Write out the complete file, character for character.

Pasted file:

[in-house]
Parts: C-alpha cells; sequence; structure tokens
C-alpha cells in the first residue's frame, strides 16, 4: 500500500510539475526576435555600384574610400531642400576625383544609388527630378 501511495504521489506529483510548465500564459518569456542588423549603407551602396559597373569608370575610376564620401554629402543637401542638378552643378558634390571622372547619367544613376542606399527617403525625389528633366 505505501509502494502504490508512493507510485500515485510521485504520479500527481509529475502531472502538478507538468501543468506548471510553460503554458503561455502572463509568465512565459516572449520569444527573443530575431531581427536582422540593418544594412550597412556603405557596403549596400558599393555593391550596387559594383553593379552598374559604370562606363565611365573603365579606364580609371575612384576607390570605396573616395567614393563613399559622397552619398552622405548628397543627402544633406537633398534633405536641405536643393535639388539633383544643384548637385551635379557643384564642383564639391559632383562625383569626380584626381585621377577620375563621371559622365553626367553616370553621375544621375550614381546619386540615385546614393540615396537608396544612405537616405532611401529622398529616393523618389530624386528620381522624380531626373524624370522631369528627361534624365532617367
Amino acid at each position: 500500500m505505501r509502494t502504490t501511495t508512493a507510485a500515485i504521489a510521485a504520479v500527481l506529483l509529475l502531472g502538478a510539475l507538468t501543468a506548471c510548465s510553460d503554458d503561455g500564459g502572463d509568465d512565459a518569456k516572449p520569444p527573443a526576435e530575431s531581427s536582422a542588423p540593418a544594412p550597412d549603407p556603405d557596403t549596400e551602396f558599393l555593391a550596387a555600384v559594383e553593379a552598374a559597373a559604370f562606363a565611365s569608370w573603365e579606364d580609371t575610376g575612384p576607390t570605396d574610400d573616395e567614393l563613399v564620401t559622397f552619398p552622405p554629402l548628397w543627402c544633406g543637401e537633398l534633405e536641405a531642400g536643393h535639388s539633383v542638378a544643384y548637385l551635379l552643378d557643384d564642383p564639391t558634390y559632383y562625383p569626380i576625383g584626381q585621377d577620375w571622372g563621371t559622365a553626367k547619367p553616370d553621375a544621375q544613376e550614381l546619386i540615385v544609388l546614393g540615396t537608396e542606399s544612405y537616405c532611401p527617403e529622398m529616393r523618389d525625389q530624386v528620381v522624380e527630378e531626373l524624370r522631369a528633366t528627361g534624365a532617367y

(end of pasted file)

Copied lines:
[in-house]
Parts: C-alpha cells; sequence; structure tokens
C-alpha cells in the first residue's frame, strides 16, 4: 500500500510539475526576435555600384574610400531642400576625383544609388527630378 501511495504521489506529483510548465500564459518569456542588423549603407551602396559597373569608370575610376564620401554629402543637401542638378552643378558634390571622372547619367544613376542606399527617403525625389528633366 505505501509502494502504490508512493507510485500515485510521485504520479500527481509529475502531472502538478507538468501543468506548471510553460503554458503561455502572463509568465512565459516572449520569444527573443530575431531581427536582422540593418544594412550597412556603405557596403549596400558599393555593391550596387559594383553593379552598374559604370562606363565611365573603365579606364580609371575612384576607390570605396573616395567614393563613399559622397552619398552622405548628397543627402544633406537633398534633405536641405536643393535639388539633383544643384548637385551635379557643384564642383564639391559632383562625383569626380584626381585621377577620375563621371559622365553626367553616370553621375544621375550614381546619386540615385546614393540615396537608396544612405537616405532611401529622398529616393523618389530624386528620381522624380531626373524624370522631369528627361534624365532617367
Amino acid at each position: 500500500m505505501r509502494t502504490t501511495t508512493a507510485a500515485i504521489a510521485a504520479v500527481l506529483l509529475l502531472g502538478a510539475l507538468t501543468a506548471c510548465s510553460d503554458d503561455g500564459g502572463d509568465d512565459a518569456k516572449p520569444p527573443a526576435e530575431s531581427s536582422a542588423p540593418a544594412p550597412d549603407p556603405d557596403t549596400e551602396f558599393l555593391a550596387a555600384v559594383e553593379a552598374a559597373a559604370f562606363a565611365s569608370w573603365e579606364d580609371t575610376g575612384p576607390t570605396d574610400d573616395e567614393l563613399v564620401t559622397f552619398p552622405p554629402l548628397w543627402c544633406g543637401e537633398l534633405e536641405a531642400g536643393h535639388s539633383v542638378a544643384y548637385l551635379l552643378d557643384d564642383p564639391t558634390y559632383y562625383p569626380i576625383g584626381q585621377d577620375w571622372g563621371t559622365a553626367k547619367p553616370d553621375a544621375q544613376e550614381l546619386i540615385v544609388l546614393g540615396t537608396e542606399s544612405y537616405c532611401p527617403e529622398m529616393r523618389d525625389q530624386v528620381v522624380e527630378e531626373l524624370r522631369a528633366t528627361g534624365a532617367y